If Macdonald had departed from politics anytime between 1854 and 1862, Cameron’s gifts for conciliation and the confidence he inspired would probably have given him the Conservative leadership. His want of concern for general ideas would have been a handicap but not a fatal one. Though Cameron was different in personality and background from Macdonald and could not work in the same way, he was, nevertheless, an ambitious and gifted Scot capable of taking Macdonald’s place. Macdonald understood this. He also realized that there was no room for two captains on the Conservative quarterdeck. And Macdonald was right.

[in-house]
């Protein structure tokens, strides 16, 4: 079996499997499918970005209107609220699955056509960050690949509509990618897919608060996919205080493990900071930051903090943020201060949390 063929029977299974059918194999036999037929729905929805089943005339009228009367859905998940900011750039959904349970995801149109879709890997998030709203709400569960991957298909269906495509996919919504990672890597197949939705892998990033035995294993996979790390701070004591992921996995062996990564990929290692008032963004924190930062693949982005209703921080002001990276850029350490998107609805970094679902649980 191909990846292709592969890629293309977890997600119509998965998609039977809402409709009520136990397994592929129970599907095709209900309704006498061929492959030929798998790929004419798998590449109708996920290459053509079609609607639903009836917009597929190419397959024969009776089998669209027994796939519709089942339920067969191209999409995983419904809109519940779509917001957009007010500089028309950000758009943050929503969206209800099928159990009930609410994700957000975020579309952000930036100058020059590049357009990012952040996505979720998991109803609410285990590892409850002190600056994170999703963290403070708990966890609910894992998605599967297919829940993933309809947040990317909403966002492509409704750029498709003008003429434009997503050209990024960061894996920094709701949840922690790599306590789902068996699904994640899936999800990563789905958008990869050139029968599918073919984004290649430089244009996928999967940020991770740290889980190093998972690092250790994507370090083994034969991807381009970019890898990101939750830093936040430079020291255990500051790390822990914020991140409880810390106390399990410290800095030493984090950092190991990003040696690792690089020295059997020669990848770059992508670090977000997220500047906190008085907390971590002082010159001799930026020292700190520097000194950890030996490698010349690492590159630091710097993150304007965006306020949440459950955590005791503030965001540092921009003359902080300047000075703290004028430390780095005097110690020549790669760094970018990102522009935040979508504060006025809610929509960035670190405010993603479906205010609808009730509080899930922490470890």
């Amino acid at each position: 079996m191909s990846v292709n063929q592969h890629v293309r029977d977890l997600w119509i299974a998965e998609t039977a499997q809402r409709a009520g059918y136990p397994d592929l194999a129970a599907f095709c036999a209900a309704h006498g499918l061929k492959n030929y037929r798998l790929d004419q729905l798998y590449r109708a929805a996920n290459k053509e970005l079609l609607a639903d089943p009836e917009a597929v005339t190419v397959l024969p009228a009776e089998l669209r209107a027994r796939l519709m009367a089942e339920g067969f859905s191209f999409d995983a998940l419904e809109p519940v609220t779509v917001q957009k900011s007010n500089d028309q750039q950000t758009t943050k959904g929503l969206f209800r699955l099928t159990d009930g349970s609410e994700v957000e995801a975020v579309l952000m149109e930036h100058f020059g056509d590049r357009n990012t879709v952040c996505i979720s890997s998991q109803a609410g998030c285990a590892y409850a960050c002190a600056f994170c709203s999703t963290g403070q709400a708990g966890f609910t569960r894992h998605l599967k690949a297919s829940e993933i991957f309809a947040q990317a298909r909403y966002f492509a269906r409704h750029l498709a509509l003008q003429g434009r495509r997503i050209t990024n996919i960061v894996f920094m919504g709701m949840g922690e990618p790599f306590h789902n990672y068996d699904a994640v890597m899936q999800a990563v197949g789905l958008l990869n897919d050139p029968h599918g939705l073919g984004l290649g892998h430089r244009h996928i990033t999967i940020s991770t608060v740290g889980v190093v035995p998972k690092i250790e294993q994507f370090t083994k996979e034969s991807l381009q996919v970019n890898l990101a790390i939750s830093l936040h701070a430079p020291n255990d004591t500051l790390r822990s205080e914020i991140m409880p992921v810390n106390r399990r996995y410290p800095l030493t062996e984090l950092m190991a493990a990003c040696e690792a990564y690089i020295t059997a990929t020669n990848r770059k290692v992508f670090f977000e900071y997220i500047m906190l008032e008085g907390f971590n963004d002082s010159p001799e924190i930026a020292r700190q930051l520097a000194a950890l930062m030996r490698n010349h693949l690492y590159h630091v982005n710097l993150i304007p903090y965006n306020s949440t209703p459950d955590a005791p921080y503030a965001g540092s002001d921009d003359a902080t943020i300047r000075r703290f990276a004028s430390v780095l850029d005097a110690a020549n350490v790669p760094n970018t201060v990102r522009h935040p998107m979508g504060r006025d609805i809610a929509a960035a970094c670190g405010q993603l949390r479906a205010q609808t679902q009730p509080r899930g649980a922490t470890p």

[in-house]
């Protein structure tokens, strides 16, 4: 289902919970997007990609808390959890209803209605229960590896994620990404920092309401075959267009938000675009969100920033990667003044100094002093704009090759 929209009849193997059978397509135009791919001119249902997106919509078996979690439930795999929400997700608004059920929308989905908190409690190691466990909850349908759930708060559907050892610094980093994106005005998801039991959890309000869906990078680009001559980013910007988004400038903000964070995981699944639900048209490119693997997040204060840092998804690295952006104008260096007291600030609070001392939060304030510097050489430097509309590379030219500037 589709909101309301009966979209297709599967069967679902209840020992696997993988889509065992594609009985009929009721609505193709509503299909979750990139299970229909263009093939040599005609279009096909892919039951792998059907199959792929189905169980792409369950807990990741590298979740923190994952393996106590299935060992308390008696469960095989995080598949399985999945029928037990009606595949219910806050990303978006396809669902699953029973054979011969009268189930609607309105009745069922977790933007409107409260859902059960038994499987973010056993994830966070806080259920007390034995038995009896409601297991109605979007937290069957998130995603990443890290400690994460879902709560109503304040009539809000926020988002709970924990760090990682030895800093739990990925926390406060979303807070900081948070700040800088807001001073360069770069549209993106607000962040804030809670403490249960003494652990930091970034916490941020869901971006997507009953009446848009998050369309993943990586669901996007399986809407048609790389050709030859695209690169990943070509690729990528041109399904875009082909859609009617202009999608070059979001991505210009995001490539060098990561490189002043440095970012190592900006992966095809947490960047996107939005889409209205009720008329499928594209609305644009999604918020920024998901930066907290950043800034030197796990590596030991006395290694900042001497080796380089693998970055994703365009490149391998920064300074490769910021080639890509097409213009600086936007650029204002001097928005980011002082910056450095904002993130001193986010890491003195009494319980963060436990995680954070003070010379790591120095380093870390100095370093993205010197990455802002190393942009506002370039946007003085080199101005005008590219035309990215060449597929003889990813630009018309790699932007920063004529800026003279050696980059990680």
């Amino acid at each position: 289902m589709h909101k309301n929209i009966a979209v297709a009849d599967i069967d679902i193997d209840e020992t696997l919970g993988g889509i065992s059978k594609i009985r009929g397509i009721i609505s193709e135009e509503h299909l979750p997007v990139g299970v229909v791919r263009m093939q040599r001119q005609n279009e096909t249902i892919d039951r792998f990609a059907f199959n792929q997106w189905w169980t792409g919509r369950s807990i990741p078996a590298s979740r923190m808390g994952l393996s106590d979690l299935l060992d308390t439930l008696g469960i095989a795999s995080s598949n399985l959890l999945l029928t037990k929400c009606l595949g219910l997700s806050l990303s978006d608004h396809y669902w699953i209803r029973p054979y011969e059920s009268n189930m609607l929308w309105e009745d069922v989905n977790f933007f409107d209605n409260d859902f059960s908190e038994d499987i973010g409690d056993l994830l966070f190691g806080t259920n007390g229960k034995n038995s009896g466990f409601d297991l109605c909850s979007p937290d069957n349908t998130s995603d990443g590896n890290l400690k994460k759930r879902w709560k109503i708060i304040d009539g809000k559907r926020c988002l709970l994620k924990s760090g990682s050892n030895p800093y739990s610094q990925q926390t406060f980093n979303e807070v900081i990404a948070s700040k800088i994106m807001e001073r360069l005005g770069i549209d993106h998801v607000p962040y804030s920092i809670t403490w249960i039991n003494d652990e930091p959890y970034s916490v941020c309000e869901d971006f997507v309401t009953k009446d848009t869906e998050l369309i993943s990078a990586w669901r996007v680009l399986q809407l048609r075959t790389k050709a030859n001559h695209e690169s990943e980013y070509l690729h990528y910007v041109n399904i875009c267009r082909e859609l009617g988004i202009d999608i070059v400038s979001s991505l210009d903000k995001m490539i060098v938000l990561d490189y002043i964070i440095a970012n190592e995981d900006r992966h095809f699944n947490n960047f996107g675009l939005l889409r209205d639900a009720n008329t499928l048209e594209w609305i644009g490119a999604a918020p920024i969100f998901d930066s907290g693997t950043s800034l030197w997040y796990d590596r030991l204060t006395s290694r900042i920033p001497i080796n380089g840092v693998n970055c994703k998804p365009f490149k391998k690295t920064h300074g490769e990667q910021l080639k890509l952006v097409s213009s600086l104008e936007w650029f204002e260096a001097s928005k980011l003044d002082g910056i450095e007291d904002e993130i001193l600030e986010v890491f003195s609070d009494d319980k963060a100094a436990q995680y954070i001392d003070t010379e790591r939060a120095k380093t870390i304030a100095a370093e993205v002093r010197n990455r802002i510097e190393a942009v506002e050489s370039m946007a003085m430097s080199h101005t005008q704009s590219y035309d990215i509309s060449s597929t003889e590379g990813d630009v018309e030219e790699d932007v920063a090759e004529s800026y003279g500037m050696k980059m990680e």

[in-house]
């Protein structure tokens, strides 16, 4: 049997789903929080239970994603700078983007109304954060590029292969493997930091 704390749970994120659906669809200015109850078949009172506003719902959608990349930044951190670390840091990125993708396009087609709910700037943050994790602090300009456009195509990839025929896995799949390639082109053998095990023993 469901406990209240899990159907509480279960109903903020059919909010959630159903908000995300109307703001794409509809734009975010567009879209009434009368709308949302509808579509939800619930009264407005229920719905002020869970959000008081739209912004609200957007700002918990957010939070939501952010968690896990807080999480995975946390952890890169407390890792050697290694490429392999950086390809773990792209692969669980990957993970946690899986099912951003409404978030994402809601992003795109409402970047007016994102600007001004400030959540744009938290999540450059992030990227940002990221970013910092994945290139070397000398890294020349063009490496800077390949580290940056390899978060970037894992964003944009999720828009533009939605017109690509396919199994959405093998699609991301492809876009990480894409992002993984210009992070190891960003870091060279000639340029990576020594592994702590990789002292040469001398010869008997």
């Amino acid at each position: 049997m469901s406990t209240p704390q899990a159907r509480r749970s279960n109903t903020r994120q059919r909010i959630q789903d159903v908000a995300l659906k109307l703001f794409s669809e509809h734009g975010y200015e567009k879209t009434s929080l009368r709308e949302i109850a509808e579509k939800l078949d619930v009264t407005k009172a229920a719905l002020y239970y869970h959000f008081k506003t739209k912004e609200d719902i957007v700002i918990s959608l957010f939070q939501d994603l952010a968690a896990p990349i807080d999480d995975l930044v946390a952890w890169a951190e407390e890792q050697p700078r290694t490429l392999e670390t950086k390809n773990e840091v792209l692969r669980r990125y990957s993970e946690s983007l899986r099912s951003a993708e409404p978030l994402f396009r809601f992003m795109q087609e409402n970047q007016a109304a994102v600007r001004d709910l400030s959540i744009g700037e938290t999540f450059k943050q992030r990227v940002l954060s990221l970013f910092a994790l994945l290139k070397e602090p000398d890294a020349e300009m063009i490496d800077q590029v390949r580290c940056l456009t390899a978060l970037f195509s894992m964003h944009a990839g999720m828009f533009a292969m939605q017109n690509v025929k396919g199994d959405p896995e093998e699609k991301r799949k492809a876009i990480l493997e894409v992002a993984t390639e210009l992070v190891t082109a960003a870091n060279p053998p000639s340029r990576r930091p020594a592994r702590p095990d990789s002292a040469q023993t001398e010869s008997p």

John Hillyard Cameron, standing as he does on the borderline of history, may never have a full-length biography. Donald Swainton’s article in volume ten of the Dictionary of Canadian Biography provides a concise account of his life with details on the financial aspects of his career. Foster Griezic’s M.A. thesis (Carleton University 1965) and his article "John Hillyard Cameron and the Question of the Conservative Leadership,” (Ontario History, December 1974) provide thoroughly researched and well argued accounts of his career, which present a different view of Cameron than Swainton’s. Yet Griezic’s interpretation of Cameron as the gentleman in politics defeated by his virtue is debatable and the account given by both authors of Cameron’s role as an Orangeman needs elaboration. W.P. Bull’s From Boyne to Brampton (Toronto 1936) presents material on Cameron’s role in Peel County. Original material can be found on Cameron in the papers of nearly all contemporary politicians, principally the John A. Macdonald papers in the Public Archives of Canada and the T.C. Street papers in the Ontario Archives. There are also some Cameron papers in the Public Reference Library of Toronto, and there is an abundance of material in contemporary Toronto newspapers. Fragments of his role as an Orangeman can be found in the T.R. Ferguson Papers at the P.A.C. and in Loyal Orange Association Annual Proceedings during the 1860’s.